Rice, Noodle, Fish: Deep Travels Through Japan's Food Culture

Rice, Noodle, Fish: Deep Travels Through Japan's Food Culture

Rice, Noodle, Fish: Deep Travels Through Japan's Food Culture

Finalist for the 2016 IACP Awards: Literary Food Writing

A creative new interpretation of the movement direct, Rice, Noodle, Fish translates Japan's exceptional food culture through a blend of top to bottom story and insider guidance, alongside 195 shading photos. In this 5000-mile venture through the noodle shops, tempura sanctuaries, and teahouses of Japan, Matt Goulding, co-maker of the massively famous Eat This, Not That! book arrangement, explores the crossing point between food, history, and culture, making one of the most aspiring and complete books ever expounded on Japanese culinary culture from the Western viewpoint. 

Written in the very reminiscent voice that drives the honor winning magazine Roads and Kingdoms, Rice, Noodle, Fish investigates Japan's most captivating culinary orders in seven key locales, from the kaiseki convention of Kyoto and the sushi experts of Tokyo to the road food of Osaka and the ramen culture of Fukuoka. You won't discover inn proposals or transport plans; you will locate a splendid story that interlaces vivid food news-casting with personal representations of the urban communities and the individuals who shape Japan's food culture.

This isn't your common manual. Rice, Noodle, Fish is an uncommon mix of motivation and data, ideal for the brave and easy chair voyager the same. Consolidating artistic narrating, key insider data, and elite plan and photography, the final product is the first since forever manual for the new time of culinary the travel industry.

About the Author

A James Beard Award–winning writer, Matt Goulding has never been better, writing in complete harmony with the book’s innovative design and the more than 200 lush color photographs that introduce the chefs, shepherds, fisherman, farmers, nonne, and guardians who power this country’s extraordinary culinary traditions. From the pasta temples of Rome to the multicultural markets of Sicily to the family-run, fish-driven trattorias of Lake Como, Pasta, Pane, Vino captures in a breathtaking tribute the diversity of Italian regional food culture.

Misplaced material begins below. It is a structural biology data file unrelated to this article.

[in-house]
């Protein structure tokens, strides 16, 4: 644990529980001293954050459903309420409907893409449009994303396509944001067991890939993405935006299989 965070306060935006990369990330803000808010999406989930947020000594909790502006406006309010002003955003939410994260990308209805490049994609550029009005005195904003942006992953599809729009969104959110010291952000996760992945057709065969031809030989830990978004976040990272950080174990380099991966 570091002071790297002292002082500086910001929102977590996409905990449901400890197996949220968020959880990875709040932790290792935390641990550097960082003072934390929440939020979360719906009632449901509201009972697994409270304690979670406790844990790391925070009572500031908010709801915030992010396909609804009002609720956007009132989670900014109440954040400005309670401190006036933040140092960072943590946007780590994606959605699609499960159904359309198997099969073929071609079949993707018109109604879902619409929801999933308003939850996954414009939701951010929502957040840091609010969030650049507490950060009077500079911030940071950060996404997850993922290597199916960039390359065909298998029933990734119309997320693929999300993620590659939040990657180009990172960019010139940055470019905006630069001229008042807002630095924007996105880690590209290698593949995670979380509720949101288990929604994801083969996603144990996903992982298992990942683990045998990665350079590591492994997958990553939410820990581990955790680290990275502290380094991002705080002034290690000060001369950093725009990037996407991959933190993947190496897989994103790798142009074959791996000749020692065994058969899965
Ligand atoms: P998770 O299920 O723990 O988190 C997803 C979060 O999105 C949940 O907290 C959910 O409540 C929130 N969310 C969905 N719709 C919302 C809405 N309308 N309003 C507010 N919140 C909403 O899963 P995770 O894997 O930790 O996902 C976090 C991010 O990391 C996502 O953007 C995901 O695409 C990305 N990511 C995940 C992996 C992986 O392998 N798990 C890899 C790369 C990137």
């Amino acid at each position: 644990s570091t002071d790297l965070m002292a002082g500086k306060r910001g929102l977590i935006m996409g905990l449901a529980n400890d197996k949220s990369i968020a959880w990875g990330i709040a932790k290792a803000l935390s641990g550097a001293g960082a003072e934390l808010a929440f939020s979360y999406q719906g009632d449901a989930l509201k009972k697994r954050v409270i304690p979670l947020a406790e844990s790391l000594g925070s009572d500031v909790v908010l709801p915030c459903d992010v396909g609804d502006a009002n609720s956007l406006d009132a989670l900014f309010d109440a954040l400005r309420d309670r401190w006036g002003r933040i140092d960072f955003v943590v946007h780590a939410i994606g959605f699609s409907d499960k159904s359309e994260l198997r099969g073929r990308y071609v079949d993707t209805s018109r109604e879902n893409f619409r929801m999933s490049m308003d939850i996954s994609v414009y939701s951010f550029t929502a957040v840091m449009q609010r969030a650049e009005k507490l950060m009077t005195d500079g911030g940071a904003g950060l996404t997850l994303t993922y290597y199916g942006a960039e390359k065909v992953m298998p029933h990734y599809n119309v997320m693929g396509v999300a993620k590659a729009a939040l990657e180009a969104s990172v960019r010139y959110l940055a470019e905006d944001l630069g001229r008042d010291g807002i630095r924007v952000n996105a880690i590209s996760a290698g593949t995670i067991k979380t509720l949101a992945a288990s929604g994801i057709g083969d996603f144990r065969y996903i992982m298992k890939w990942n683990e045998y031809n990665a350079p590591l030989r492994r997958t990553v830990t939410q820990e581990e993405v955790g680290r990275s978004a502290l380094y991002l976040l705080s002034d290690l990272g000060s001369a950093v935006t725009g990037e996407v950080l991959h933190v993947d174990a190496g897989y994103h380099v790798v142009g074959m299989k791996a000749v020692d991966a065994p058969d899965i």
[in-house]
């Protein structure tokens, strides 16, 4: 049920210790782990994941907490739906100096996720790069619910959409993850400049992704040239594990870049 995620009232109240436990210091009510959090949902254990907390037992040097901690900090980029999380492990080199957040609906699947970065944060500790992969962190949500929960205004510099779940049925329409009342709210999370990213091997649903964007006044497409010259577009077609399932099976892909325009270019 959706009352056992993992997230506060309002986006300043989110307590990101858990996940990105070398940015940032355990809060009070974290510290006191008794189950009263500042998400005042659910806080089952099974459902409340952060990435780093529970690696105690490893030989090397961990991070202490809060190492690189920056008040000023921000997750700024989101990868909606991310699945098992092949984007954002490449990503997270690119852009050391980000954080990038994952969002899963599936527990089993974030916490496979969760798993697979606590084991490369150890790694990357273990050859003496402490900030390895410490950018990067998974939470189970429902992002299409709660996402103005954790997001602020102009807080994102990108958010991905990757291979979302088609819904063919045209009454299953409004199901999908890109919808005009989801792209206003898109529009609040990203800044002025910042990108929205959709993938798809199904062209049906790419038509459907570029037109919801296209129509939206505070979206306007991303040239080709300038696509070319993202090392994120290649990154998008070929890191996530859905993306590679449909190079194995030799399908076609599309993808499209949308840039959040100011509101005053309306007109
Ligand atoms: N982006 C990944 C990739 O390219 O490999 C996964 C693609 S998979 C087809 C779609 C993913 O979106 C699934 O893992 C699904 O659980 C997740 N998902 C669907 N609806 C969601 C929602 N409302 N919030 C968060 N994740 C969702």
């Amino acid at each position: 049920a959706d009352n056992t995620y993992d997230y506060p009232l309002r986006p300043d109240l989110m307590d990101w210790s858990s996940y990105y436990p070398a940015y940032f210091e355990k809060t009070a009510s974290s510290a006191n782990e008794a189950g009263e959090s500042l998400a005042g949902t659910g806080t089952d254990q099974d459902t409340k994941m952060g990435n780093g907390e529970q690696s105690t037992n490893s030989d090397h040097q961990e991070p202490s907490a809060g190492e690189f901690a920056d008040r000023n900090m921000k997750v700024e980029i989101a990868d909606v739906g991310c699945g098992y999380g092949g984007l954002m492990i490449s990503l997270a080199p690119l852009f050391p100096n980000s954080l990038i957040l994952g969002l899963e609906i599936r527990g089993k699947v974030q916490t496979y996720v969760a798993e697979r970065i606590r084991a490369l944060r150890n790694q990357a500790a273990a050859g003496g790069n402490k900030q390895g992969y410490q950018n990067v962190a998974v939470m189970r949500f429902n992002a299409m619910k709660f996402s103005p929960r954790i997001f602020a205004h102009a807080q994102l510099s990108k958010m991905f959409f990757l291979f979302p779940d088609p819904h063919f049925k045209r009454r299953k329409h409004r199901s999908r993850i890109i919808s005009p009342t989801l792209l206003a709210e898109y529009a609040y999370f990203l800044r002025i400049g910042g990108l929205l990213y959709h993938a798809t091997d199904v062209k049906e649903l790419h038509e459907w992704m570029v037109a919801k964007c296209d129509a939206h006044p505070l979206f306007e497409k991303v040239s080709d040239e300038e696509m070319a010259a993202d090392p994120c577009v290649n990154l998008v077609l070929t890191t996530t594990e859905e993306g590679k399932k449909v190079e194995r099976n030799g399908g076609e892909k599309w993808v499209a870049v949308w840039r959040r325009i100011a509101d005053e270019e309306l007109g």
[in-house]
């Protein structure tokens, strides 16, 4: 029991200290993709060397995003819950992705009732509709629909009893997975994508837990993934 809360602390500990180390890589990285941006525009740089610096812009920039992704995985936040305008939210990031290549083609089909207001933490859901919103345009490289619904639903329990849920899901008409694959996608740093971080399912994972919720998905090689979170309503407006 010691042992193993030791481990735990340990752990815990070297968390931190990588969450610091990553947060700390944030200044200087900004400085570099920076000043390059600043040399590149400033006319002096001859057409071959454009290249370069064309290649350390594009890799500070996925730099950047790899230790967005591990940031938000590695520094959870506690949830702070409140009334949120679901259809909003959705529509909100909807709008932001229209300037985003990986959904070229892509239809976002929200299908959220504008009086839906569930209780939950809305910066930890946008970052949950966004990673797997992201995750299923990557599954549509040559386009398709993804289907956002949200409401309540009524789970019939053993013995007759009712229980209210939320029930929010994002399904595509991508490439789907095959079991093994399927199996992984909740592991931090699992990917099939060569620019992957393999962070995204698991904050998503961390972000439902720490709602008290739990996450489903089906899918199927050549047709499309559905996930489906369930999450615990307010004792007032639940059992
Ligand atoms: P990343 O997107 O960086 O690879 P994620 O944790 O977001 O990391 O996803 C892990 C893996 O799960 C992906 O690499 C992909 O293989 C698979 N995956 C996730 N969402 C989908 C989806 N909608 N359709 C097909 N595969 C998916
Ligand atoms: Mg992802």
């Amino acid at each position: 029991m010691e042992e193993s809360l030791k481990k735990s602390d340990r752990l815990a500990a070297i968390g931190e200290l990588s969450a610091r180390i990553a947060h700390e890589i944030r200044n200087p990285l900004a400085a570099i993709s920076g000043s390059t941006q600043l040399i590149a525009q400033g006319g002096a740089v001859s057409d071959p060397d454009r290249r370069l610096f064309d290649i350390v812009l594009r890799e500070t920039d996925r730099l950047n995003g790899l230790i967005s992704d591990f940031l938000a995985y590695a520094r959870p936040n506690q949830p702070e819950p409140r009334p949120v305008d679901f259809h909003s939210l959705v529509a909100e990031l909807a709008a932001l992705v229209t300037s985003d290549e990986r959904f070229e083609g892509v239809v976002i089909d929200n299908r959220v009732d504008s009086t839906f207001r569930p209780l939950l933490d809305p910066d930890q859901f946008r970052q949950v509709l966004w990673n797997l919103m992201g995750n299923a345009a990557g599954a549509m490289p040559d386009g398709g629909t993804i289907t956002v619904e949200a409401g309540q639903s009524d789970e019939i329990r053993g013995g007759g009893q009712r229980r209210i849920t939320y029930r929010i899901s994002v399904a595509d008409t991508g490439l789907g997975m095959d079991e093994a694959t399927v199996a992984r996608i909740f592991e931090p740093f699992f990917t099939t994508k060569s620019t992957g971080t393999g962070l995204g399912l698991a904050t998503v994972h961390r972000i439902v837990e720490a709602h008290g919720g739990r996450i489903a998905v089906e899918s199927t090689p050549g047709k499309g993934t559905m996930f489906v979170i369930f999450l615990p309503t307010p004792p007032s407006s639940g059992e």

I guess Matt Goulding's Rice Noodle Fish (2015) is essentially a travel book, but it is a also a collection of stories about people, known as shokunin, who have devoted themselves to perfecting an aspect of the food culture of Japan. Although some of the people profiled by Goulding are not Japanese by birth. The book starts out with a correspondence with Anthony Bourdain-in which Goulding gets his blessing for the project. The book is divided into the different regions that he traveled (Tokyo, Osaka, Kyoto, Fukuoka, Hiroshima, Hokkaido, Noto) followed by Plus-a feature that focuses on some aspect of Japanese culture as well as other mini-essays on Japanese food and other things Japanese. Much of the information was somewhat redundant for me, but I did learn some things about the food culture. I enjoyed the stories. But I enjoyed meeting Ken Yokoyama, former hotel concierge that helped Goudling navigate kaiseki ryori in Kyoto, and Fernando Lopez the Guatemalan Hiroshima style Okonomiyaki grill chef, as well as the Flatts (an Autsralian / Japanese couple), who run a ryokan on the Noto peninsula and keep the food culture of the region alive. I enjoyed Goulding's food journey and look forward to reading his second book, Grape, Olive, Pig:Deep Travels Through Spain's Food Culture. --Patrick Mc Coy